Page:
There will be no nightly curfew for Los Angeles County’s 10 million residents Thursday, Supervisor Katheryn Barger announced.
The announcement came after Sheriff Alex Villanueva said the department will no longer be enforcing curfews following days of peaceful protests.
“Based upon current situational awareness and the recent pattern of peaceful actions by protesters, the Los Angeles County Sheriff’s Department will no longer enforce a curfew,” the sheriff said in a statement. “Other jurisdictions are free to make their own decisions.”
L.A. Mayor Eric Garcetti also announced the city will be lifting its curfew.
“Angelenos are rallying around powerful and peaceful demonstrations against racial injustice,” he said in a written statement. “We remain committed to protecting the right of all people to make their voices heard and ensuring the safety of protesters, businesses, residents, families, and our entire community.”
As massive protests over longstanding police brutality and the death of George Floyd continued throughout the county, officials enacted countywide curfews for four nights in a row, at times sparking confusion among residents as several cities enforced different curfews and the first countywide order came to many cellphones less than an hour before it was set to go into effect Sunday.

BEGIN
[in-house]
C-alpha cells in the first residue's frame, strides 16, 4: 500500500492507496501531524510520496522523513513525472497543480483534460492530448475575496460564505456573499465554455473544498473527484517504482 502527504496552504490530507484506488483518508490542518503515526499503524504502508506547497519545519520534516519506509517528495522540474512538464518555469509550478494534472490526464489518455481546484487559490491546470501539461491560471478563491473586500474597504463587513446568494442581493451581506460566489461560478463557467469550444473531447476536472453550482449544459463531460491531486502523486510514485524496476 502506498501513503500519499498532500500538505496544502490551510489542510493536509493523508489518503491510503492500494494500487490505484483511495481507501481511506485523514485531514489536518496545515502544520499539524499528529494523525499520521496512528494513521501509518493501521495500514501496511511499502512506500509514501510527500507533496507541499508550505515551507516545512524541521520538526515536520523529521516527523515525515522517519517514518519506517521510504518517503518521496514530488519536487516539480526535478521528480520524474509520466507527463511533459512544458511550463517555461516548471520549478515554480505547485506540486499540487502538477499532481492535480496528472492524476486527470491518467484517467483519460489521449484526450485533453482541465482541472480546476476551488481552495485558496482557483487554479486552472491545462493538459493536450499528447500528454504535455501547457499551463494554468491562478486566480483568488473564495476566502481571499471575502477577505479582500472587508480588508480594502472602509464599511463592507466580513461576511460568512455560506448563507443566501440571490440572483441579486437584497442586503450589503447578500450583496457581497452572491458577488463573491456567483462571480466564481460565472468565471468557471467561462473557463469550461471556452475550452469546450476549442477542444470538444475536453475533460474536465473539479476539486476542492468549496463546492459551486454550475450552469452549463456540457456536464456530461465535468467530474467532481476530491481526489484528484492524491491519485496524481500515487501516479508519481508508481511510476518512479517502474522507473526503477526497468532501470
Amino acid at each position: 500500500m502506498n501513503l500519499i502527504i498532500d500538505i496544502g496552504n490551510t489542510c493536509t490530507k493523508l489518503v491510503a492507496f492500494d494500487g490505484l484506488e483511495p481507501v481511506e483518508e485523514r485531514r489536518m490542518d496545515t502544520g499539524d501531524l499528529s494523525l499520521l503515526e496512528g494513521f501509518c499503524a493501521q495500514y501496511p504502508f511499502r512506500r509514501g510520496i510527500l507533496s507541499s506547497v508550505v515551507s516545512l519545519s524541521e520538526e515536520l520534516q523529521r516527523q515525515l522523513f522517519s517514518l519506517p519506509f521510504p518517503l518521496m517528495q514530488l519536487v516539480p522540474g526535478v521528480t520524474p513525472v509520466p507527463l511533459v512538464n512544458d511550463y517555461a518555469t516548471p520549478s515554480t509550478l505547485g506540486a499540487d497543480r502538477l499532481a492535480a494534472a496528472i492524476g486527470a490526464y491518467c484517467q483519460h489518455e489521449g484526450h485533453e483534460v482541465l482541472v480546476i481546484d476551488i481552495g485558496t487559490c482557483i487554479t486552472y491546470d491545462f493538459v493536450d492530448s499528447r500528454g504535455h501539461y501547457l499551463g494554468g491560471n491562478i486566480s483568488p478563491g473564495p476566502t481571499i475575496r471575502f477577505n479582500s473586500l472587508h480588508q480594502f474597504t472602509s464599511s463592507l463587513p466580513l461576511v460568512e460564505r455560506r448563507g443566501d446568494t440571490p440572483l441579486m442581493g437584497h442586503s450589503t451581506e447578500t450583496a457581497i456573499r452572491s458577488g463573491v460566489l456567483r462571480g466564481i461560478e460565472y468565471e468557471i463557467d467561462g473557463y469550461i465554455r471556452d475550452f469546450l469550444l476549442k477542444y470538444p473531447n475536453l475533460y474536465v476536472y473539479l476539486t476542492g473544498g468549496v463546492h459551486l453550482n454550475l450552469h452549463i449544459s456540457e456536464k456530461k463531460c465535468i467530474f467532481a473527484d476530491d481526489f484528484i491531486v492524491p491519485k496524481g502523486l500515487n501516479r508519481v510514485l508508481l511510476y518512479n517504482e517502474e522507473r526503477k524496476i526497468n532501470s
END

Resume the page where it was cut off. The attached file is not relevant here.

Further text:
The curfew gave deputies and police power to arrest and cite those still on the streets after it went into effect each afternoon or evening.
L.A. Police Department Chief Michel Moore on Tuesday said more than 2,700 people were arrested amid the protests within the city, the vast majority for “failure to disperse” for curfew. It’s not clear how many more have been taken into custody since Moore gave that figure.
On Wednesday, county Supervisor Janice Hahn said curfews were no longer needed.
“I believe the curfews in LA County were needed Sunday night and Monday night — but now it seems like they are being used to arrest peaceful protesters,” she wrote on Twitter.
The sheriff had previously told KTLA the countywide curfew will continue “until the organized protests are gone.”
The American Civil Liberties Union has said the curfew is not constitutional to begin with and called on Barger to rescind the orders.
The foundation on Tuesday filed a lawsuit on behalf of Black Lives Matter’s Los Angeles chapter and others over the curfews, calling them “draconian.”
“The City and County of Los Angeles are attempting to use these curfews to suppress Black Lives Matter – L.A.’s right to protest,” co-founder of BLM-L.A. Melina Abdullah said in a statement Tuesday. “They are attempting to suppress our ability to fully mobilize and focus full attention on the true issue of concern in the protests — police violence against Black people.”